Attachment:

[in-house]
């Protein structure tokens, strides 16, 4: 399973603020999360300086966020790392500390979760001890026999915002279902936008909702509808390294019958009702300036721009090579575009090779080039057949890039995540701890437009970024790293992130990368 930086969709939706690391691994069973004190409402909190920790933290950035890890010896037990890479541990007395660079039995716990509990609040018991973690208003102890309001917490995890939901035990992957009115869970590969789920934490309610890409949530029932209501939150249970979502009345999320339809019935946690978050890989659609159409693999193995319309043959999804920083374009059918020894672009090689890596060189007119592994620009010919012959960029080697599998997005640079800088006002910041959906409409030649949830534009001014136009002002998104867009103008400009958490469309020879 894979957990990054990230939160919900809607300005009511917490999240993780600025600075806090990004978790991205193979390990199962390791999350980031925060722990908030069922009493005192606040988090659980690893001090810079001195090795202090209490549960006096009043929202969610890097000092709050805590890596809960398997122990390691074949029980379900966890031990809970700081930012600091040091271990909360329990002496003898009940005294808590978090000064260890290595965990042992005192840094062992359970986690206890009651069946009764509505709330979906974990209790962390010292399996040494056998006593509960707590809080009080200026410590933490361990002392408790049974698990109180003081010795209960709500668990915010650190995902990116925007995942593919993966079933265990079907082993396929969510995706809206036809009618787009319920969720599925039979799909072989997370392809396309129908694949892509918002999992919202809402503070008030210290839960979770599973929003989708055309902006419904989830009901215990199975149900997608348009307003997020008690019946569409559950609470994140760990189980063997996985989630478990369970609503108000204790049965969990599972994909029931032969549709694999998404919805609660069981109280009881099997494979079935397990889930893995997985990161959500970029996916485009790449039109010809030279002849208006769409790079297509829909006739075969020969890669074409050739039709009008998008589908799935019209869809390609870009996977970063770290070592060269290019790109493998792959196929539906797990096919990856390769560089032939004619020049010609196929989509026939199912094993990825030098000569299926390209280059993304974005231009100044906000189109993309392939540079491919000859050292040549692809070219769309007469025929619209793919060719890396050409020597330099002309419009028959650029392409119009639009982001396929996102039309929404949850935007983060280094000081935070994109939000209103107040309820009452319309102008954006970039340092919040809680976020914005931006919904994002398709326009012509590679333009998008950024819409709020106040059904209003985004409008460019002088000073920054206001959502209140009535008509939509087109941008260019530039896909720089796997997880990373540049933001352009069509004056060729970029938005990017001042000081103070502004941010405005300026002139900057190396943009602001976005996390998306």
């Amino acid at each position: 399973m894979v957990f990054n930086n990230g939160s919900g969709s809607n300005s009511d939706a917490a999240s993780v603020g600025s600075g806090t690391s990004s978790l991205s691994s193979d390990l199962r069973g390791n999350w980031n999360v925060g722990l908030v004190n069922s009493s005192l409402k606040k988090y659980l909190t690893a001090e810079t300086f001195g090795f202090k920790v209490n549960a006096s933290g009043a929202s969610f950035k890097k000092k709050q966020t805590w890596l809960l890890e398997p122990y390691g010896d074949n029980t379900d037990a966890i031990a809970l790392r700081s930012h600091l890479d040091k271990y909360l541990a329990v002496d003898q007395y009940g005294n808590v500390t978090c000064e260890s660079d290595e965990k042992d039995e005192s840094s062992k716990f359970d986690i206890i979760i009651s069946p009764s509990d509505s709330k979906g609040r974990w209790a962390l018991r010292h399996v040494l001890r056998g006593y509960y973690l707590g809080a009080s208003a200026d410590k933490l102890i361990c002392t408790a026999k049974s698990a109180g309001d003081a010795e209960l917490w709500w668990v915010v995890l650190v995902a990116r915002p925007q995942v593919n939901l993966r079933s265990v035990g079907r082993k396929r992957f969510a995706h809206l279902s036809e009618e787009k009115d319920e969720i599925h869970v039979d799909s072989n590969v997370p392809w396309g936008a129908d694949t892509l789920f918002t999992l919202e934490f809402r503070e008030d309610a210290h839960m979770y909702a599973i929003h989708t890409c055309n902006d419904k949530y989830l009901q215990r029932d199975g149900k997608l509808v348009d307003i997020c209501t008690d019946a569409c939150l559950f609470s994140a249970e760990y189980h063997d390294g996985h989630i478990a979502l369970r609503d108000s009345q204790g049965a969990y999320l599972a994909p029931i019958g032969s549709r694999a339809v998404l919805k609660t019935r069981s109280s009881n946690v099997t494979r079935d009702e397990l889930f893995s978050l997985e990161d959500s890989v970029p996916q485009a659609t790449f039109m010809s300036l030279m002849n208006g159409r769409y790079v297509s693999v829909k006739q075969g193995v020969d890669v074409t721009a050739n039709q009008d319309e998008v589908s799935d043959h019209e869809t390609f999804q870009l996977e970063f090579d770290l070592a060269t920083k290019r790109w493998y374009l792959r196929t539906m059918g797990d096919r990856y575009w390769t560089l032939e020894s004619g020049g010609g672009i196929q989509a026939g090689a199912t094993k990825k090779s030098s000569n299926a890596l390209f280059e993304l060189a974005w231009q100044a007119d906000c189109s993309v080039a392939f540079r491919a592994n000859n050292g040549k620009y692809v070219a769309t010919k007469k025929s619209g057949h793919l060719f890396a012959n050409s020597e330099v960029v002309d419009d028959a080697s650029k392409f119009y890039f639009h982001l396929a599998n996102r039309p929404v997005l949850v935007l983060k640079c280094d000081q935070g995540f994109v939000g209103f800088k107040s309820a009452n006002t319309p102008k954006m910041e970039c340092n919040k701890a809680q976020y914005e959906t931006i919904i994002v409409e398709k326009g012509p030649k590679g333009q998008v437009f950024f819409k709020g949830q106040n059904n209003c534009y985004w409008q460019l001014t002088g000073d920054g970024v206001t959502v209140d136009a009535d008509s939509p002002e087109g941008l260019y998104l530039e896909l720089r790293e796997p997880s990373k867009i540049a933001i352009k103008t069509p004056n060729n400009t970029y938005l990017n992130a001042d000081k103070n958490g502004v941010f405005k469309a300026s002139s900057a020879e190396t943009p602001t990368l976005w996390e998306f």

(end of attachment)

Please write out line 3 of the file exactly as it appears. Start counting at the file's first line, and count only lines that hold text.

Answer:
């Amino acid at each position: 399973m894979v957990f990054n930086n990230g939160s919900g969709s809607n300005s009511d939706a917490a999240s993780v603020g600025s600075g806090t690391s990004s978790l991205s691994s193979d390990l199962r069973g390791n999350w980031n999360v925060g722990l908030v004190n069922s009493s005192l409402k606040k988090y659980l909190t690893a001090e810079t300086f001195g090795f202090k920790v209490n549960a006096s933290g009043a929202s969610f950035k890097k000092k709050q966020t805590w890596l809960l890890e398997p122990y390691g010896d074949n029980t379900d037990a966890i031990a809970l790392r700081s930012h600091l890479d040091k271990y909360l541990a329990v002496d003898q007395y009940g005294n808590v500390t978090c000064e260890s660079d290595e965990k042992d039995e005192s840094s062992k716990f359970d986690i206890i979760i009651s069946p009764s509990d509505s709330k979906g609040r974990w209790a962390l018991r010292h399996v040494l001890r056998g006593y509960y973690l707590g809080a009080s208003a200026d410590k933490l102890i361990c002392t408790a026999k049974s698990a109180g309001d003081a010795e209960l917490w709500w668990v915010v995890l650190v995902a990116r915002p925007q995942v593919n939901l993966r079933s265990v035990g079907r082993k396929r992957f969510a995706h809206l279902s036809e009618e787009k009115d319920e969720i599925h869970v039979d799909s072989n590969v997370p392809w396309g936008a129908d694949t892509l789920f918002t999992l919202e934490f809402r503070e008030d309610a210290h839960m979770y909702a599973i929003h989708t890409c055309n902006d419904k949530y989830l009901q215990r029932d199975g149900k997608l509808v348009d307003i997020c209501t008690d019946a569409c939150l559950f609470s994140a249970e760990y189980h063997d390294g996985h989630i478990a979502l369970r609503d108000s009345q204790g049965a969990y999320l599972a994909p029931i019958g032969s549709r694999a339809v998404l919805k609660t019935r069981s109280s009881n946690v099997t494979r079935d009702e397990l889930f893995s978050l997985e990161d959500s890989v970029p996916q485009a659609t790449f039109m010809s300036l030279m002849n208006g159409r769409y790079v297509s693999v829909k006739q075969g193995v020969d890669v074409t721009a050739n039709q009008d319309e998008v589908s799935d043959h019209e869809t390609f999804q870009l996977e970063f090579d770290l070592a060269t920083k290019r790109w493998y374009l792959r196929t539906m059918g797990d096919r990856y575009w390769t560089l032939e020894s004619g020049g010609g672009i196929q989509a026939g090689a199912t094993k990825k090779s030098s000569n299926a890596l390209f280059e993304l060189a974005w231009q100044a007119d906000c189109s993309v080039a392939f540079r491919a592994n000859n050292g040549k620009y692809v070219a769309t010919k007469k025929s619209g057949h793919l060719f890396a012959n050409s020597e330099v960029v002309d419009d028959a080697s650029k392409f119009y890039f639009h982001l396929a599998n996102r039309p929404v997005l949850v935007l983060k640079c280094d000081q935070g995540f994109v939000g209103f800088k107040s309820a009452n006002t319309p102008k954006m910041e970039c340092n919040k701890a809680q976020y914005e959906t931006i919904i994002v409409e398709k326009g012509p030649k590679g333009q998008v437009f950024f819409k709020g949830q106040n059904n209003c534009y985004w409008q460019l001014t002088g000073d920054g970024v206001t959502v209140d136009a009535d008509s939509p002002e087109g941008l260019y998104l530039e896909l720089r790293e796997p997880s990373k867009i540049a933001i352009k103008t069509p004056n060729n400009t970029y938005l990017n992130a001042d000081k103070n958490g502004v941010f405005k469309a300026s002139s900057a020879e190396t943009p602001t990368l976005w996390e998306f």